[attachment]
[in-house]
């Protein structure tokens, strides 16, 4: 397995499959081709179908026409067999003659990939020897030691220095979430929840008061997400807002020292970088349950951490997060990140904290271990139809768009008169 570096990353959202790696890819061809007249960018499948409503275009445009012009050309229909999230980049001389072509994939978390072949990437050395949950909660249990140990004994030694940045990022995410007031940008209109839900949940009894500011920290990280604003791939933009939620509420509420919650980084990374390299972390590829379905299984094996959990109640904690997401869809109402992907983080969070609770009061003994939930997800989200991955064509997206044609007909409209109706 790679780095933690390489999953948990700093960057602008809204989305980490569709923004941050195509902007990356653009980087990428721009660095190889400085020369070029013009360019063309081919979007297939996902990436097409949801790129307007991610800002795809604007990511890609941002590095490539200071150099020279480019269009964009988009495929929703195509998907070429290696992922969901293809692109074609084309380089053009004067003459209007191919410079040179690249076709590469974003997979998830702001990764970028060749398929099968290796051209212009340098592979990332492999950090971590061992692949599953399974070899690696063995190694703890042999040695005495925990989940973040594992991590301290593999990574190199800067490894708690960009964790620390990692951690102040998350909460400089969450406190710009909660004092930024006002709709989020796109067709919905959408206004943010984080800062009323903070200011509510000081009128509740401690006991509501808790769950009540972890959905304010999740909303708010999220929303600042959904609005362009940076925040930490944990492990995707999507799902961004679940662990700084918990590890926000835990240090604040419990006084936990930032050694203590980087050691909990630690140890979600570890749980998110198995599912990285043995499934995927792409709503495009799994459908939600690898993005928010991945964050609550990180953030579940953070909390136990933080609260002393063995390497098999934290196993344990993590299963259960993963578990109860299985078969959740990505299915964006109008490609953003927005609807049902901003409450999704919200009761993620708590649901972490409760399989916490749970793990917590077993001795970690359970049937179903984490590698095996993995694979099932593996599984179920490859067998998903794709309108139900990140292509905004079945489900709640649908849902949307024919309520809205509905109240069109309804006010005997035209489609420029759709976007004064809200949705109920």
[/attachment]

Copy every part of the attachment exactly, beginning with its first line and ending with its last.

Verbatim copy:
[in-house]
């Protein structure tokens, strides 16, 4: 397995499959081709179908026409067999003659990939020897030691220095979430929840008061997400807002020292970088349950951490997060990140904290271990139809768009008169 570096990353959202790696890819061809007249960018499948409503275009445009012009050309229909999230980049001389072509994939978390072949990437050395949950909660249990140990004994030694940045990022995410007031940008209109839900949940009894500011920290990280604003791939933009939620509420509420919650980084990374390299972390590829379905299984094996959990109640904690997401869809109402992907983080969070609770009061003994939930997800989200991955064509997206044609007909409209109706 790679780095933690390489999953948990700093960057602008809204989305980490569709923004941050195509902007990356653009980087990428721009660095190889400085020369070029013009360019063309081919979007297939996902990436097409949801790129307007991610800002795809604007990511890609941002590095490539200071150099020279480019269009964009988009495929929703195509998907070429290696992922969901293809692109074609084309380089053009004067003459209007191919410079040179690249076709590469974003997979998830702001990764970028060749398929099968290796051209212009340098592979990332492999950090971590061992692949599953399974070899690696063995190694703890042999040695005495925990989940973040594992991590301290593999990574190199800067490894708690960009964790620390990692951690102040998350909460400089969450406190710009909660004092930024006002709709989020796109067709919905959408206004943010984080800062009323903070200011509510000081009128509740401690006991509501808790769950009540972890959905304010999740909303708010999220929303600042959904609005362009940076925040930490944990492990995707999507799902961004679940662990700084918990590890926000835990240090604040419990006084936990930032050694203590980087050691909990630690140890979600570890749980998110198995599912990285043995499934995927792409709503495009799994459908939600690898993005928010991945964050609550990180953030579940953070909390136990933080609260002393063995390497098999934290196993344990993590299963259960993963578990109860299985078969959740990505299915964006109008490609953003927005609807049902901003409450999704919200009761993620708590649901972490409760399989916490749970793990917590077993001795970690359970049937179903984490590698095996993995694979099932593996599984179920490859067998998903794709309108139900990140292509905004079945489900709640649908849902949307024919309520809205509905109240069109309804006010005997035209489609420029759709976007004064809200949705109920």